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>> take your country back. it is not racism. too're just coming across much. reporter: once that vote happened. >> a sense of relief. reporter: a relief from the brexit vote? >> yes>>. reporter: there are two voices and fear of uncertainty of what might come. jane: you are watching "bbc world news america." still to come on tonight's program, is rio ready to host the olympic games? he will check in with one of those calling the shots. -- we will check in with one of those calling the shots. spain's acting prime minister says he hopes to form a government with broad support from his rivals. people's partye gained ground in sunday's general election but felt some way short of the majority. this report from madrid. in sixr: 2 election wins
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months. it is no wonder the popular party is celebrating. voters greeting their leader as a hero. even the party even increased its share of the vote -- the party even increased its share of the vote but failed to win a majority again. the popular party are entering their history -- enjoying their history. despite all of this excitement, it is far from over. the party still has to form a government and that is going to be very hard. before the vote come all the attention was focused here. it ran on protests against austerity and corruption. when a staggering 20% of the last ballot. they couldn't boost that. perhaps people were wary of risk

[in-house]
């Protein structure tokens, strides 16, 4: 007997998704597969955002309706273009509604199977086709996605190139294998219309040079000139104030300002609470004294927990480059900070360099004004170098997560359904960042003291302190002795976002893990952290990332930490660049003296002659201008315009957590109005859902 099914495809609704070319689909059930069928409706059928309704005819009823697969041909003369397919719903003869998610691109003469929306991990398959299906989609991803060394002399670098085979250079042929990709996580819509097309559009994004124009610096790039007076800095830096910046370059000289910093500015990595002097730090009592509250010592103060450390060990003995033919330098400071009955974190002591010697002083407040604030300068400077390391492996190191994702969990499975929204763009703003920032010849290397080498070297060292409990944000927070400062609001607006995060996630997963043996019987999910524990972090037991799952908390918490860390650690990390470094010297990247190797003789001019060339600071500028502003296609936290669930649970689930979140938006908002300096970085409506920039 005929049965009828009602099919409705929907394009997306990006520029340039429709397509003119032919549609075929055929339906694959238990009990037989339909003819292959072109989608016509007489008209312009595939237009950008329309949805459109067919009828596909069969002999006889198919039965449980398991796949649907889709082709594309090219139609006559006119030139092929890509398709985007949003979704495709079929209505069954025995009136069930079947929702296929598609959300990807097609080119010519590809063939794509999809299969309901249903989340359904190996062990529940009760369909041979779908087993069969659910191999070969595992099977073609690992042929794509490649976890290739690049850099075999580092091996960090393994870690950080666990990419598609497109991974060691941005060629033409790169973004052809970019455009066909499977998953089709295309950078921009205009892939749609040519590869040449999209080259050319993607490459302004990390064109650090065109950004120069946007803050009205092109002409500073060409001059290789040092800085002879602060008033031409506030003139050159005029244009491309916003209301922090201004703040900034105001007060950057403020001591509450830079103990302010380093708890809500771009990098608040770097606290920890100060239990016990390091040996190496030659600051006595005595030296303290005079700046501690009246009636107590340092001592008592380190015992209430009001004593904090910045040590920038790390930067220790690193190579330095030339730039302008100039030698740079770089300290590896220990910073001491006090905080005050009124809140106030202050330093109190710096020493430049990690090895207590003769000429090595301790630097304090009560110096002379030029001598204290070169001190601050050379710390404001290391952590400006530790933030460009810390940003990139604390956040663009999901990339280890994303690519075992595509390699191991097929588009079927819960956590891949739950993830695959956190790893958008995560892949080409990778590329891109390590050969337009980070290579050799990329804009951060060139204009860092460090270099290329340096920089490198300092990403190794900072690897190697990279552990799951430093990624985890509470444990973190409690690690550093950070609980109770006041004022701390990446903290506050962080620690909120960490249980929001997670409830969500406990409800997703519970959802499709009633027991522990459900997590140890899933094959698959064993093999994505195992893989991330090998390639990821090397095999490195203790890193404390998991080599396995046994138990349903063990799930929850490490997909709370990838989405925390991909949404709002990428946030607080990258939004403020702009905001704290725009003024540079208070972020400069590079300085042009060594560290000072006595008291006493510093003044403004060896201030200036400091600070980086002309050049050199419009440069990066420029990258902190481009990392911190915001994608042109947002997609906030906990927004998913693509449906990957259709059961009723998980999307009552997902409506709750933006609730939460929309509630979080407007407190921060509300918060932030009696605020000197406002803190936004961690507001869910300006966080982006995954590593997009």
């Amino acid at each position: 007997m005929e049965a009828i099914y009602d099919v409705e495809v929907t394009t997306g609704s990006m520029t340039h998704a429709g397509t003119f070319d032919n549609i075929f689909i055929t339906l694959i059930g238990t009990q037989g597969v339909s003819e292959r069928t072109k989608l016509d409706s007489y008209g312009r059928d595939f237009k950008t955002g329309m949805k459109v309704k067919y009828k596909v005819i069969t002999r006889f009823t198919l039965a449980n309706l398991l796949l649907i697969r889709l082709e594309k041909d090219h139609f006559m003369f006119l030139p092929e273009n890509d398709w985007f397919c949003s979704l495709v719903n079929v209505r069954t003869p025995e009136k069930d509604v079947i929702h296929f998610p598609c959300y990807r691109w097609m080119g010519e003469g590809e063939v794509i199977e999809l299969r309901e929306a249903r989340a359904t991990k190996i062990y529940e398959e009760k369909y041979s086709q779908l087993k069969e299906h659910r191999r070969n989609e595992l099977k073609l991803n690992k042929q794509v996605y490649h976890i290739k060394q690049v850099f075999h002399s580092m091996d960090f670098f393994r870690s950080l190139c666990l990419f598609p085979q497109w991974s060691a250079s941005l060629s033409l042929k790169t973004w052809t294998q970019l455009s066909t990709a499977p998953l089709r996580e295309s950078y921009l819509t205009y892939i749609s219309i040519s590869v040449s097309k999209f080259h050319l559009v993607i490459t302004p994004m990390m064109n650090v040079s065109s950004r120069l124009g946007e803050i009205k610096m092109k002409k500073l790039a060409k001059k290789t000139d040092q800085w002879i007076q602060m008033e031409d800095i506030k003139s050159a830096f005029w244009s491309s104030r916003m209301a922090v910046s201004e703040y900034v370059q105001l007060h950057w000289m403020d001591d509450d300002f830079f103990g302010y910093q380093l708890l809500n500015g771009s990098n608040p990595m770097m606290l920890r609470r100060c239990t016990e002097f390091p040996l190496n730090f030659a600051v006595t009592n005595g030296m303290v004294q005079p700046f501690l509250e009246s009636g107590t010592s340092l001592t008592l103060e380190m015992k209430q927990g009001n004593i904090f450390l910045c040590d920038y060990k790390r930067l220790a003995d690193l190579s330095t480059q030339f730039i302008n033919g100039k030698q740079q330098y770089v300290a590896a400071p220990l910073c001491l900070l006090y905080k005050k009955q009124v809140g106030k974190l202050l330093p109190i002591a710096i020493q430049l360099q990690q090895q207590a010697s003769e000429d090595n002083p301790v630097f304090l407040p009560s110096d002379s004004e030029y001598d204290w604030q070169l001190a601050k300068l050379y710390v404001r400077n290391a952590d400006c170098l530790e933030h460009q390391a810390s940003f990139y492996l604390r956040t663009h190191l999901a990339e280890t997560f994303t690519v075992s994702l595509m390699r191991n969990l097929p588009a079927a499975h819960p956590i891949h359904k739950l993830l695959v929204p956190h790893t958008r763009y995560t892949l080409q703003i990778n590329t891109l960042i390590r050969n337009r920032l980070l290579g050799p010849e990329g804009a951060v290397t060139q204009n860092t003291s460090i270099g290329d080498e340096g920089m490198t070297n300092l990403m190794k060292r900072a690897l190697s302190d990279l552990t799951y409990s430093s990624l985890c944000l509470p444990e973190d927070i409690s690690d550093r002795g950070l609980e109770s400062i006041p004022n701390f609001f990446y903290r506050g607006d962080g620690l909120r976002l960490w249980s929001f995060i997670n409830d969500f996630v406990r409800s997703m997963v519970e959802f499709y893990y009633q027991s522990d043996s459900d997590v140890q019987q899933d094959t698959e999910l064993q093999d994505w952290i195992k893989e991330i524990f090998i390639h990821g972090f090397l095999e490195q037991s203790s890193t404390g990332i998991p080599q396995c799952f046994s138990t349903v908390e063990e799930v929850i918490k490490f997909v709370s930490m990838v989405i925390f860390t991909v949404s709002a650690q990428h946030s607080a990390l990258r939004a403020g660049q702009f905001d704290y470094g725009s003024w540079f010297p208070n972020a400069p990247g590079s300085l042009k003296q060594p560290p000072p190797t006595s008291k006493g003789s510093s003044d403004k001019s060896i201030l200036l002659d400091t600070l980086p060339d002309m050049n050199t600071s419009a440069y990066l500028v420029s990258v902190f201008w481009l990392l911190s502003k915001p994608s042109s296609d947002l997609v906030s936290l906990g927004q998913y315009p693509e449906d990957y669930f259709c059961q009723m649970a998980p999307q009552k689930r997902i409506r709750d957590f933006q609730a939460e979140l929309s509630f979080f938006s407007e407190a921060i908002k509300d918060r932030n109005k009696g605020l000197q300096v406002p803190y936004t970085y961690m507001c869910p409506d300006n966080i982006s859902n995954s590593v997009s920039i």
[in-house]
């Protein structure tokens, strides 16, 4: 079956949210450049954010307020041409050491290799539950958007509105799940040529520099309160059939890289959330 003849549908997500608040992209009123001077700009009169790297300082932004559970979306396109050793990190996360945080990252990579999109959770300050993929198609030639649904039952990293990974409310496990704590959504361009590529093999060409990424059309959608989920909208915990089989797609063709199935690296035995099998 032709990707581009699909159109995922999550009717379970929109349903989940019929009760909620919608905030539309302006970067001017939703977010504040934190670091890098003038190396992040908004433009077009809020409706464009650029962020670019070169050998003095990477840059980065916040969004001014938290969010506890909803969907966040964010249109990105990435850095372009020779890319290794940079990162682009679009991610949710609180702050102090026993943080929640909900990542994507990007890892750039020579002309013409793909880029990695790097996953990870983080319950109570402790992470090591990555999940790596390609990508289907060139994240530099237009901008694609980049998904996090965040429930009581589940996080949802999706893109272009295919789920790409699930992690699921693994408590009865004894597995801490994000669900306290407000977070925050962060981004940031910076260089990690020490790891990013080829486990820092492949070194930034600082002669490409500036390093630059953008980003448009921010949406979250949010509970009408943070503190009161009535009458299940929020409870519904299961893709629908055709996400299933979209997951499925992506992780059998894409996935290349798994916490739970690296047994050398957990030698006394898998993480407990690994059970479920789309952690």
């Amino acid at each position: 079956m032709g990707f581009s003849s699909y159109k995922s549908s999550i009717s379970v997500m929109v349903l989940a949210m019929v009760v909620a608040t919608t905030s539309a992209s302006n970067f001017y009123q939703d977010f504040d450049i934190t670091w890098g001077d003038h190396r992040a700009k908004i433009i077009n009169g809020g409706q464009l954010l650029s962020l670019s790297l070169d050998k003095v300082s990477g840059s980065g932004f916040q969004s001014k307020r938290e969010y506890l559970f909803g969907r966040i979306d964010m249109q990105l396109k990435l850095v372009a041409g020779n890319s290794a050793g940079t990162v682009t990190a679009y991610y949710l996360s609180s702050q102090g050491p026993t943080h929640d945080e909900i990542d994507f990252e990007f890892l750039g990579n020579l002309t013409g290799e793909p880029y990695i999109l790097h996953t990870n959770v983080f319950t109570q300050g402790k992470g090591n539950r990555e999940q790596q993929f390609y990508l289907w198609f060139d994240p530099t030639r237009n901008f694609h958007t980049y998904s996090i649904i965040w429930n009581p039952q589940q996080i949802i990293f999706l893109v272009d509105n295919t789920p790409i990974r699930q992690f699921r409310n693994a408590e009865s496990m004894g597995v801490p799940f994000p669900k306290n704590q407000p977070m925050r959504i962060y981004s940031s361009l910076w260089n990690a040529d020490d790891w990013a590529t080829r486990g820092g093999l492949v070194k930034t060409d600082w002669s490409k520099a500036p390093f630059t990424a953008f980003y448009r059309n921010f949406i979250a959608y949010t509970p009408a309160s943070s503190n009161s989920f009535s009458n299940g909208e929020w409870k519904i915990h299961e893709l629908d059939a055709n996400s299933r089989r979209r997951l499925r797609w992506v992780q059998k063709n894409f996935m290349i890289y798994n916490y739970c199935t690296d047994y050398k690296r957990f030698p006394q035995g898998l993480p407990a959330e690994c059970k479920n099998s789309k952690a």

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after the u.k. vote to leave the eu. -- it should spain's fragile economy. fore are going to fight europe where social rights are a reality and obviously, we are for europe and for the people in europe. reporter: in the end, the message proved most persuasive. it urged continuity and a safe pair of hands. no use unless the party can form a government. and so the context negotiations begin. -- complex negotiations begin. jane: today the supreme court made a major ruling regarding abortion rights in the united states. it struck down a texas law imposing stricter regulations on abortion doctors and facilities.
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the decision comes as deep divisions have been revealed in many states. oklahoma will open its first new abortion clinic in more than three decades. name of the father, son, holy spirit, amen. reporter: outside his abortion clinic in wichita, kansas, protesters are praying for the women going inside to change their minds. >> amen. i trying to stop women or men who may be bringing women in or friends from bringing them in from telling their babies because i think every baby has a right to life. reporter: as well as handing out leaflets, i noticed they were taking them car license plates of women as they entered and left. what are you writing them now? >> we try to keep track of who has come in and who is left. sometimes it is just service people. sometimes we notice of the woman came in and maybe she had made the decision. tactics might be